Starting to exercise might make you want healthy food

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People who exercise on a regular basis are more likely to eat healthier, too.

For a new study, researchers looked at 2,680 young adults who were not exercising regularly or dieting. After exercising for several weeks, the formerly sedentary participants were more likely to choose foods like lean meats, fruits, and vegetables. At the same time, their preferences for fried foods, sodas, and other unhealthy options decreased.

The researchers instructed participants to not change their diets in any significant way, but it happened anyway.

The current study didn’t examine the mechanism at work behind the changes, but previous studies show that moderate exercise can change dopamine levels that can reduce a preference for high-fat foods.

Previous studies also show a relationship between the intensity of exercise and the amount of appetite-regulating hormones in the body.

“The process of becoming physically active can influence dietary behavior,” says Molly Bray, corresponding author of the paper and chair of the nutritional sciences department at the University of Texas at Austin and a pediatrics faculty member at Dell Medical School.

“One of the reasons that we need to promote exercise is for the healthy habits it can create in other areas. That combination is very powerful.”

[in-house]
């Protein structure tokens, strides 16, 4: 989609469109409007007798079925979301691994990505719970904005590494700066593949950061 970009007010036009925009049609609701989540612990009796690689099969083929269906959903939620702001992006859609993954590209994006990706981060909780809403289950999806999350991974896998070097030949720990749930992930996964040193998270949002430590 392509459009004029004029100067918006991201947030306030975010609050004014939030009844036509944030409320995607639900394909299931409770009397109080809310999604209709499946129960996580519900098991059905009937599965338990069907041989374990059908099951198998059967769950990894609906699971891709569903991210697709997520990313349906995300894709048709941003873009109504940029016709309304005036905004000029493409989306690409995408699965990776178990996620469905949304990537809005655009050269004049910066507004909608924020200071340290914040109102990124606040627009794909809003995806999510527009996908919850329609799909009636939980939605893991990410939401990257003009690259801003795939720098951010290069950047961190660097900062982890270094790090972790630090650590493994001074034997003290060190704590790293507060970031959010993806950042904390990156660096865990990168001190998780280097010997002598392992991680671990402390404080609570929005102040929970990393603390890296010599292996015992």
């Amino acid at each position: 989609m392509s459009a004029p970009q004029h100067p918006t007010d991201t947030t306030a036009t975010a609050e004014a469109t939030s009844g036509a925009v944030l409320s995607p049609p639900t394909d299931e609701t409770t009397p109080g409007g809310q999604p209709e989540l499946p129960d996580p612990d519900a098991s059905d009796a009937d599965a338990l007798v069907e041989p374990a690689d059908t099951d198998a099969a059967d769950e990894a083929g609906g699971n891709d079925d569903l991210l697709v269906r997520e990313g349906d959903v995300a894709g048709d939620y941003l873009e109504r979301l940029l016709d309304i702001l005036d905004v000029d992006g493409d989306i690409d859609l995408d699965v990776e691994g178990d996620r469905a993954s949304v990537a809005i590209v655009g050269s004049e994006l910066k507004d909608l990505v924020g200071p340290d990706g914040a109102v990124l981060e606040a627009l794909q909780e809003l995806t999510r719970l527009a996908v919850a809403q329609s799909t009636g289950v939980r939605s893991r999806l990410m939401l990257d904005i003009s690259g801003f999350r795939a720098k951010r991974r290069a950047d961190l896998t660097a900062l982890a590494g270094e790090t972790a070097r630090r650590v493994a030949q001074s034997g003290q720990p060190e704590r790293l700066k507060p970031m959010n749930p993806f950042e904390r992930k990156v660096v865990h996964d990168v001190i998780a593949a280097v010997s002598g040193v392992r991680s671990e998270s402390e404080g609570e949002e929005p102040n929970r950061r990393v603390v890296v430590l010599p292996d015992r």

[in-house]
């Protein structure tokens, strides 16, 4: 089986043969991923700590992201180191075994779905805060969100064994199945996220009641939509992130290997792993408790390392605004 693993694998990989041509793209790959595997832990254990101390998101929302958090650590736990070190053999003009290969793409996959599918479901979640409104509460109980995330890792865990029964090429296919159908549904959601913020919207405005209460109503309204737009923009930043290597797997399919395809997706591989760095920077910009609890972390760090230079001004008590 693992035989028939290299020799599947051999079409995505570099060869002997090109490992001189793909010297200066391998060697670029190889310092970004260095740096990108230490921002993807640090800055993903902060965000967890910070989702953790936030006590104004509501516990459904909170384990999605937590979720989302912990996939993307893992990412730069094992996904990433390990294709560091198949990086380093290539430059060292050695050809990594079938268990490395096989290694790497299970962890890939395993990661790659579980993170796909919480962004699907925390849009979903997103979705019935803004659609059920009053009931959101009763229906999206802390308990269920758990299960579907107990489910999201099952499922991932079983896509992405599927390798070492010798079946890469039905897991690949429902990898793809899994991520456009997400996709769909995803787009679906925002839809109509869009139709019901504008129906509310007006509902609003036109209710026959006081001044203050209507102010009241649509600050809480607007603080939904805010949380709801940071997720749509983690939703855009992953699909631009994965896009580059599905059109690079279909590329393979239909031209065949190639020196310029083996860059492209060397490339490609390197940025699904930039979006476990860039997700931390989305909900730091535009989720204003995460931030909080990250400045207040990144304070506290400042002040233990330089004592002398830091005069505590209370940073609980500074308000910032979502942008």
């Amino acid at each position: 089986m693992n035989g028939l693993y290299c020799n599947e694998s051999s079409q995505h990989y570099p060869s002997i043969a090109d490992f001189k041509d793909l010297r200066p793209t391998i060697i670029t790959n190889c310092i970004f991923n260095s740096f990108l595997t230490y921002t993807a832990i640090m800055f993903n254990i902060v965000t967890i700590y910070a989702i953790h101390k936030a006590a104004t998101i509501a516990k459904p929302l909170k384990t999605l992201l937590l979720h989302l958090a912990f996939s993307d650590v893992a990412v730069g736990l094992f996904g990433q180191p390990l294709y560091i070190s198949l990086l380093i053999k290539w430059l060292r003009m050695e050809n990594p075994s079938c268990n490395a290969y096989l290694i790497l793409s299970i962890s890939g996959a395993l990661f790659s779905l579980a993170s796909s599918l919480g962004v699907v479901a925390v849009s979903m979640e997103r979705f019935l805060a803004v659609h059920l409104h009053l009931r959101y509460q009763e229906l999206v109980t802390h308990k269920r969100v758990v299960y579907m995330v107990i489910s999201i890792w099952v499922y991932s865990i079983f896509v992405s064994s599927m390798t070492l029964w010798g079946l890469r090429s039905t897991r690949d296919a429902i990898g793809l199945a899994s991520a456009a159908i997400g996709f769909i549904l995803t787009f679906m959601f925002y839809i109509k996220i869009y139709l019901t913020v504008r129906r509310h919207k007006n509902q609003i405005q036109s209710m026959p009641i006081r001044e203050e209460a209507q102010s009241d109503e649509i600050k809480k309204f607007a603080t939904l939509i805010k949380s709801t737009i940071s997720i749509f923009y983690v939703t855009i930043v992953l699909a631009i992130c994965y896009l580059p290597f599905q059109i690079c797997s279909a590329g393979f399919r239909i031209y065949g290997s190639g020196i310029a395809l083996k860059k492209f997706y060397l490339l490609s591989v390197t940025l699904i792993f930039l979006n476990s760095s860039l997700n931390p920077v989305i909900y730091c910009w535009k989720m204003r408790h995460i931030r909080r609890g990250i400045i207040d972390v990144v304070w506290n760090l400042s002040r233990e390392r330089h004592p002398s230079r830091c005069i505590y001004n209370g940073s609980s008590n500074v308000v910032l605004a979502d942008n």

What drives food-preference changes when people exercise is probably consistent across a wide span of ages, Bray says. The study included people between the ages of 18 and 35, a period critical for forming healthy habits.

Considerable weight gain occurs during the college years and someone who is mildly to moderately overweight at age 20-22 has and increased risk of obesity later in life.

“Many people in the study didn’t know they had this active, healthy person inside them,” Bray says. “Some of them thought their size was inevitable. For many of these young people, they are choosing what to eat and when to exercise for the first time in their lives.”

Participants who said they exercised less than 30 minutes a week at the beginning of the study started 30-minute aerobic workouts three times a week for 15 weeks, with instructions not to change their diet in any significant way.

The exercise sessions included 30 minutes of aerobic exercise at 65-85 percent of the person’s age- and gender-specific maximum heart rate, along with a 5-minute warmup and a 5-minute cool down. Participants wore heart-rate monitors and could choose from a variety of exercise types, such as on stationary bikes, treadmills, or elliptical machines.

Additional researchers from the University of Texas at Austin, Michigan State University, and the University of Alabama at Birmingham contributed to the study, which appears in the International Journal of Obesity. The National Institute of Diabetes and Digestive and Kidney Disease funded the work.

Source: UT Austin